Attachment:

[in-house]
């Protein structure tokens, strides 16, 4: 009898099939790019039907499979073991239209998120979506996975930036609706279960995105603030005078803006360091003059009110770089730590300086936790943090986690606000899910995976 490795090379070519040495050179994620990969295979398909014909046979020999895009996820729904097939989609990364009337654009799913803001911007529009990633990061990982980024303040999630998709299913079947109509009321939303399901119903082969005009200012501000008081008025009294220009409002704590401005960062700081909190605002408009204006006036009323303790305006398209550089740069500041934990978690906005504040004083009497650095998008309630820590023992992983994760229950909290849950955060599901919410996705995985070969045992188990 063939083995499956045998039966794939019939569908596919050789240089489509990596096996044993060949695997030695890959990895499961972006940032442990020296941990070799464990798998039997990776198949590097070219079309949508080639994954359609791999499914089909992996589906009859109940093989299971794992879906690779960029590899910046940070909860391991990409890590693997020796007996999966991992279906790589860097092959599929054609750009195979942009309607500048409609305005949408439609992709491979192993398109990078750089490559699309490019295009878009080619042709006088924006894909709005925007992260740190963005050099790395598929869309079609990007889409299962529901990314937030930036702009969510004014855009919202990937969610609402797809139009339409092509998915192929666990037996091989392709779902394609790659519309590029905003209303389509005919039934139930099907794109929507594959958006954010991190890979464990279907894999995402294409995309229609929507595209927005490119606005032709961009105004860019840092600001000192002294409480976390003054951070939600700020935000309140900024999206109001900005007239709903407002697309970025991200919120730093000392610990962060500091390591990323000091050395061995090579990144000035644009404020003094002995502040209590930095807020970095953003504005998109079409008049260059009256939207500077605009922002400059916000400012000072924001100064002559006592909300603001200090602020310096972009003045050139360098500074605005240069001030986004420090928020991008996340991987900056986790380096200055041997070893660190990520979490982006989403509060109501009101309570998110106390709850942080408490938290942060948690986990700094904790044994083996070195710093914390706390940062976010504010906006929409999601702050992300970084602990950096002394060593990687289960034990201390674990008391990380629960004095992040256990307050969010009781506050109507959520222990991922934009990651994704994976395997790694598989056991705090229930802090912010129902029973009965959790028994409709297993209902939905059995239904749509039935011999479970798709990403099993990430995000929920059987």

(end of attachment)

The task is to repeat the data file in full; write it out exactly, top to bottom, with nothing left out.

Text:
[in-house]
């Protein structure tokens, strides 16, 4: 009898099939790019039907499979073991239209998120979506996975930036609706279960995105603030005078803006360091003059009110770089730590300086936790943090986690606000899910995976 490795090379070519040495050179994620990969295979398909014909046979020999895009996820729904097939989609990364009337654009799913803001911007529009990633990061990982980024303040999630998709299913079947109509009321939303399901119903082969005009200012501000008081008025009294220009409002704590401005960062700081909190605002408009204006006036009323303790305006398209550089740069500041934990978690906005504040004083009497650095998008309630820590023992992983994760229950909290849950955060599901919410996705995985070969045992188990 063939083995499956045998039966794939019939569908596919050789240089489509990596096996044993060949695997030695890959990895499961972006940032442990020296941990070799464990798998039997990776198949590097070219079309949508080639994954359609791999499914089909992996589906009859109940093989299971794992879906690779960029590899910046940070909860391991990409890590693997020796007996999966991992279906790589860097092959599929054609750009195979942009309607500048409609305005949408439609992709491979192993398109990078750089490559699309490019295009878009080619042709006088924006894909709005925007992260740190963005050099790395598929869309079609990007889409299962529901990314937030930036702009969510004014855009919202990937969610609402797809139009339409092509998915192929666990037996091989392709779902394609790659519309590029905003209303389509005919039934139930099907794109929507594959958006954010991190890979464990279907894999995402294409995309229609929507595209927005490119606005032709961009105004860019840092600001000192002294409480976390003054951070939600700020935000309140900024999206109001900005007239709903407002697309970025991200919120730093000392610990962060500091390591990323000091050395061995090579990144000035644009404020003094002995502040209590930095807020970095953003504005998109079409008049260059009256939207500077605009922002400059916000400012000072924001100064002559006592909300603001200090602020310096972009003045050139360098500074605005240069001030986004420090928020991008996340991987900056986790380096200055041997070893660190990520979490982006989403509060109501009101309570998110106390709850942080408490938290942060948690986990700094904790044994083996070195710093914390706390940062976010504010906006929409999601702050992300970084602990950096002394060593990687289960034990201390674990008391990380629960004095992040256990307050969010009781506050109507959520222990991922934009990651994704994976395997790694598989056991705090229930802090912010129902029973009965959790028994409709297993209902939905059995239904749509039935011999479970798709990403099993990430995000929920059987």